Fluoride Action Network

EPA Report Raises Concerns About PFOA

Source: Chemical Week | April 2nd, 2003 | By Kara Sissell

A draft EPA report has raised concerns about developmental and other health effects associated with perfluoro-chemicals, which are widely used in DuPont’s Teflon products, as well as electronics and aerospace applications. EPA’s Office of. Pollution Prevention and Toxics has been studying perfluorooctanoic acid (PFOA) and its salts following the discovery of unexpected bioaccumulative properties of a related chemical, perfluorooctane sulfonate (PFOS). 3M, which used PFOS extensively in its Scotchgard products, took it off the market in 2000 when it was discovered to be persistent in the environment (CW, April 11, 2001).

The EPA draft assessment could lead to stricter regulations for PFOA under the Toxic Substances Control Act (TSCA). EPA says it has data indicating that low levels of exposure to PFOA could be linked to developmental or reproductive toxicity. High doses of ammonium perfluorooctonate, called C-8 by DuPont, causes liver cancer and reproductive problems in rats. The agency says it is unclear how the general population is affected by PFOA, however.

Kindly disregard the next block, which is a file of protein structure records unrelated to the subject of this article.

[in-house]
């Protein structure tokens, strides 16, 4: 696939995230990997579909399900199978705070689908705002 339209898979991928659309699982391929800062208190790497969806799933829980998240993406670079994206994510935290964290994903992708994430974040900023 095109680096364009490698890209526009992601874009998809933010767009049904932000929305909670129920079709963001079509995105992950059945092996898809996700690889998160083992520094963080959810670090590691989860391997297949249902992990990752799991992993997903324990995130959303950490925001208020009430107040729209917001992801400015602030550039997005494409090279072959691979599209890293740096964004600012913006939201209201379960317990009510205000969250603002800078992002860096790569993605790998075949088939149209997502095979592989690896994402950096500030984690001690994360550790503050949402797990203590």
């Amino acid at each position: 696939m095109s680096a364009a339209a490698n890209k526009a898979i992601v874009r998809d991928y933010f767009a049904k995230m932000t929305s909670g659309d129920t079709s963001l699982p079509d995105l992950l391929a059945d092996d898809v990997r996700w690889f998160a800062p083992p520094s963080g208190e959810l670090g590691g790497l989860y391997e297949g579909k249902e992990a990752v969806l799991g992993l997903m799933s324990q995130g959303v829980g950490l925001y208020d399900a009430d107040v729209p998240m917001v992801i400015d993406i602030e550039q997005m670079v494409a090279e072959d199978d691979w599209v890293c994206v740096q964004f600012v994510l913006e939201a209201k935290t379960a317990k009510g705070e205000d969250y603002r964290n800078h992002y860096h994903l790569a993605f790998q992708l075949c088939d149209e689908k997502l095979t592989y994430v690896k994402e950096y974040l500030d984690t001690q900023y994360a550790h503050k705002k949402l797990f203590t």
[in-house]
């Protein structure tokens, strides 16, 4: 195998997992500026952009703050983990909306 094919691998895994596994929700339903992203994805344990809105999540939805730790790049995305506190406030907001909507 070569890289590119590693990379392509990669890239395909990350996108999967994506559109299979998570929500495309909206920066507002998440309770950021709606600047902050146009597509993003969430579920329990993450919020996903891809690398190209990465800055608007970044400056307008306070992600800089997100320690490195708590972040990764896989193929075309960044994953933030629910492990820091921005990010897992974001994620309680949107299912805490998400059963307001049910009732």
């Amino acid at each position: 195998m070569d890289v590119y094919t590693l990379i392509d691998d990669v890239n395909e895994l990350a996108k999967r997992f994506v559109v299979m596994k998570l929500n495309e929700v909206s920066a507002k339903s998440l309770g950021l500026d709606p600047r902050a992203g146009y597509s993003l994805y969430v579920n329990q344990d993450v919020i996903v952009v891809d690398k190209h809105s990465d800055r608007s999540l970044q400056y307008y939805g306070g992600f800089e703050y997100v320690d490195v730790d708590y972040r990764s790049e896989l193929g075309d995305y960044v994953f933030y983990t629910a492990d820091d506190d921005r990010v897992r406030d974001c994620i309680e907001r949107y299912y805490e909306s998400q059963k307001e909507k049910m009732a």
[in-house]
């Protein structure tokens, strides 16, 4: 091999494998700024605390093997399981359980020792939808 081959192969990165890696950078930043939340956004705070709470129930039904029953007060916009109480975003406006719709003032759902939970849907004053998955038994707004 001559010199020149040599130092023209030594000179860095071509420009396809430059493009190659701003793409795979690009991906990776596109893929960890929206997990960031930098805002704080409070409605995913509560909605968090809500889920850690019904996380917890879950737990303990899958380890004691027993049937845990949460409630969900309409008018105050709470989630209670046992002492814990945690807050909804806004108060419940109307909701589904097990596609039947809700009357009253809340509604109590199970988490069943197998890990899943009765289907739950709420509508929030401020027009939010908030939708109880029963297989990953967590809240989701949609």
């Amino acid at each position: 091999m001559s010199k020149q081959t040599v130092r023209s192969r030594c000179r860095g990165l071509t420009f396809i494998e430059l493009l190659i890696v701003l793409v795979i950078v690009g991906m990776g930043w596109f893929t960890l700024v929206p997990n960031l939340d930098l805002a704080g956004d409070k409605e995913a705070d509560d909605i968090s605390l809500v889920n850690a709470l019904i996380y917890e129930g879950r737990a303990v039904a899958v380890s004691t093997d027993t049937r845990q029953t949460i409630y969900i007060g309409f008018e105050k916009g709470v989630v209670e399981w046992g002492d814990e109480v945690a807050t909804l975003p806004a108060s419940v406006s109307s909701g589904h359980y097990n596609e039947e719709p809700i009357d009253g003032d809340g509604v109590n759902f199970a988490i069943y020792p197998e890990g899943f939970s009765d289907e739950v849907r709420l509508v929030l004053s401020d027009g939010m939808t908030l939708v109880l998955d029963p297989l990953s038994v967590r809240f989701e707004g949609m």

DuPont says that the low levels of PFOA that the general population is exposed to do not cause health problems. “There is an extensive database of over 200 reports addressing all the major hazard end points,” says DuPont toxicologist Robert Rickard. “We have reviewed all of this data and there are no health effects associated with PFOA.”

EPA’s data also shows that women and girls tend to have more PFOA in their systems than men. This has drawn the attention of regulators who are concerned that the chemical could affect reproductive health. However, DuPont says that there is no indication that there is any difference in the way male or female humans are affected by PFOA.

The Environmental Working Group (Washington) has lobbied for PFOA to be taken off the market, and says it will release its own report on PFOA in several weeks. “PFOA never degrades, not in air, sunlight, water, or via microbes,” EWG says. “The draft EPA risk assessment is the first public indication that perfluorinated chemicals are fated to become even more notorious than DDT and polychlorinated biphenyls,” it says.